What is Skywarn®?
The effects of severe weather are felt every year by many Americans. To obtain critical weather information, NOAA's National Weather Service (NWS), part of the U.S. Department of Commerce, established SKYWARN® with partner organizations. SKYWARN® is a volunteer program with nearly 290,000 trained severe weather spotters. These volunteers help keep their local communities safe by providing timely and accurate reports of severe weather to the National Weather Service.
Although SKYWARN® spotters provide essential information for all types of weather hazards, the main responsibility of a SKYWARN® spotter is to identify and describe severe local storms. In the average year, 10,000 severe thunderstorms, 5,000 floods and more than 1,000 tornadoes occur across the United States. These events threatened lives and property.
Since the program started in the 1970s, the information provided by SKYWARN® spotters, coupled with Doppler radar technology, improved satellite and other data, has enabled NWS to issue more timely and accurate warnings for tornadoes, severe thunderstorms and flash floods. In 2012, the NWS deployed dual-doppler technology to replace the 1988 technology of the Doppler radar. Dual doppler scans the atmosphere on a dual-axis (vertical and horizontal) that gives greater detail to the storms. This has increased lead times on what the meteorologists see and can ask for confirmation from locations at greater distances from the radar.
SKYWARN® storm spotters are part of the ranks of citizens who form the Nation's first line of defense against severe weather. There can be no finer reward than to know that their efforts have given communities the precious gift of time--seconds and minutes that can help save lives.
Who is Eligible?
NWS encourages anyone with an interest in public service and access to communication, such HAM radio, to join the SKYWARN® program. Volunteers include police and fire personnel, dispatchers, EMS workers, public utility workers and other concerned private citizens. Individuals affiliated with hospitals, schools, churches, nursing homes or who have a responsibility for protecting others are also encouraged to become a spotter.
How Can I Get Involved?
NWS has 122 local Weather Forecast Offices, each with a Warning Coordination Meteorologist, who is responsible for administering the SKYWARN® program in their local area. Training is conducted at these local offices and covers:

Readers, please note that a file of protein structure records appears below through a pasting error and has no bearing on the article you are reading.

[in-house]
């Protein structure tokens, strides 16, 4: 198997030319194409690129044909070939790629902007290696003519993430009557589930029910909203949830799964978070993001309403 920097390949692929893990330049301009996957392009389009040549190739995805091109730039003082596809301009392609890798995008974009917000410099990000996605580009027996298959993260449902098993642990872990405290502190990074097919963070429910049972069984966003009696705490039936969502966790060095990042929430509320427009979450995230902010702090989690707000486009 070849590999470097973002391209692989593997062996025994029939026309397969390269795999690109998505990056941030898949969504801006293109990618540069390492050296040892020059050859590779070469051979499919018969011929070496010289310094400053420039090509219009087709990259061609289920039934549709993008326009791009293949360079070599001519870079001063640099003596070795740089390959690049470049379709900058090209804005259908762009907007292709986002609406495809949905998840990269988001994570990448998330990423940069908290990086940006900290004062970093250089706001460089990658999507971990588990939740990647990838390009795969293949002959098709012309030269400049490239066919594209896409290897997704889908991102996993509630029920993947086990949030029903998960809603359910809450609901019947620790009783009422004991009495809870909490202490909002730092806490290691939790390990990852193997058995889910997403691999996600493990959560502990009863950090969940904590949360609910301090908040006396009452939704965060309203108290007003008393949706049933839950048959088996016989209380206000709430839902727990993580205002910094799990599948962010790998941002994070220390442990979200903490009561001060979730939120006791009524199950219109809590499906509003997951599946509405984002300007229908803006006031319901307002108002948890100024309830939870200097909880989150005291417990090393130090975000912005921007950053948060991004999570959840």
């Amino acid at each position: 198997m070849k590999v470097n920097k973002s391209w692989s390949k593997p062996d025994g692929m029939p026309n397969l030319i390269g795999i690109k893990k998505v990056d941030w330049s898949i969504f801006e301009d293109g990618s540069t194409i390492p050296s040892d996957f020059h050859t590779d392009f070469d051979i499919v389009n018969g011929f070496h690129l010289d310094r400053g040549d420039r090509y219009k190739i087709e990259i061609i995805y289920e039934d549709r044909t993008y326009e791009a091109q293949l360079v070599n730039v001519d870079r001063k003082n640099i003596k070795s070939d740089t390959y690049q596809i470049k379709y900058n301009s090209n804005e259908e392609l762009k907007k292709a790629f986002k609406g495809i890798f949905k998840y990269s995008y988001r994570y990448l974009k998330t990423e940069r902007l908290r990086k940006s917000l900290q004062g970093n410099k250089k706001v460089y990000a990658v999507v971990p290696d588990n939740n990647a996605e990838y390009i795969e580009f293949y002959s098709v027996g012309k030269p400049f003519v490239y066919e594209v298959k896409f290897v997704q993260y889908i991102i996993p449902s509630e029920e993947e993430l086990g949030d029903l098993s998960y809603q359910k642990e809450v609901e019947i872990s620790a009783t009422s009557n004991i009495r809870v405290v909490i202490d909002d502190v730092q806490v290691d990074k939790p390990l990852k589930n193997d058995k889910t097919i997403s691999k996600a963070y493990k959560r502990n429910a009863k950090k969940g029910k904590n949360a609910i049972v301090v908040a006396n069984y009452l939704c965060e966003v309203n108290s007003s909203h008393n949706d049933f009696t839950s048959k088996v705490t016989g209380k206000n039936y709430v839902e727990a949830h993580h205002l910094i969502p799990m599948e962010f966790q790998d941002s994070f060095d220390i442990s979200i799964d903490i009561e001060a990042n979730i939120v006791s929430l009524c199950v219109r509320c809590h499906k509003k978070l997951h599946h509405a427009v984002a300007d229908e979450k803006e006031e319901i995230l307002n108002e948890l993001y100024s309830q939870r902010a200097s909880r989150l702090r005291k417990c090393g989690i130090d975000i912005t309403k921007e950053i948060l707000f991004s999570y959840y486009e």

- Basics of thunderstorm development
- Fundamentals of storm structure
- Identifying potential severe weather features
- Information to report
- How to report information
- Basic severe weather safety
Classes are free and typically are about two hours long. The informational talks in our area are typically given during February through early April schedule in all of the 26 counties served by the Wichita Office. No formal training is required, however you can add to these presentations by using one of the following resources for further education and study.
Ham radio operators are a vital link in the spotter and communication network used by the NWS during severe or otherwise inclement weather. Hams are duty bound by holding an FCC license to help without picuniary gains in many emergency responses. Not only do they report what they see with their own eyes, they also provide communications to other NWS offices should normal communication modes fail. New repeaters continue to be installed by dedicated and hard-working hams to expand their networks. We also continue to learn of and put into use these new systems as soon as possible. The K-Link system covers an ever growing portion of Kansas
K-Link and KØHAM/NEKSUN Repeater link systems can be linked together allowing storm coverage from the Wichita NWS area to be monitored in the north central Kansas in the Hastings, NE NWS service areas, the northeast Topeka, KS NWS service area, and overlaps with the Stateline Network into the Dodge City NWS. Thanks to Justin, NØUJQ, and Brian, KCØBS for their collaberation to allow these systems to link when appropriate!
El Dorado 443.100+[162.2] is the South Central Kansas Hub and connects to the K-Link system via IRLP Node 7551. It can be monitored via Audio Feed using Broadcastify. Please read the K-Link guidelines page prior to using the system. Please visit the Frequencies link page for all linked repeaters in the two systems. K0HAM is not mapped in at this time. IRLP Node 7644 has been added to the Minneapolis hub to allow areas of Kansas to link in that are not presently able to connect via repeater links.
Wichita ARC's Hutchinson 146.820[103.5] at 200' and Derby Repeater 146.850[103.5PL], both are WØUUS' are connected to the Stateline Skywarn System in Nashville/Kingman, KS and covers the southwestern counties of the Wichita warning area as well as going in to Oklahoma and further west into the Dodge City warning area.
The Stateline Skywarn System can reach into Kingfisher, OK.
WXØICT is now on EchoLink Node #361677. Echolink is also available for most every platform of smartphone so check the apps for your phone. There is more latency via phones. We urge any hams in southeast Kansas to use Echolink. One of the Advisory Group members will try to be on Echolink when weather warrants in the Wichita county warning area.
If you notice errors or omissions on this web site, need to change your spotter address or cell phone number, e-mail Kent Stutzman, or know of new repeaters that needs to be added, or have a SKYWARN®/spotting question, e-mail Jordan Henion so he can take care of your request ASAP. Note: These email addresses are not for sending severe weather reports, but instead are for administrative tasks.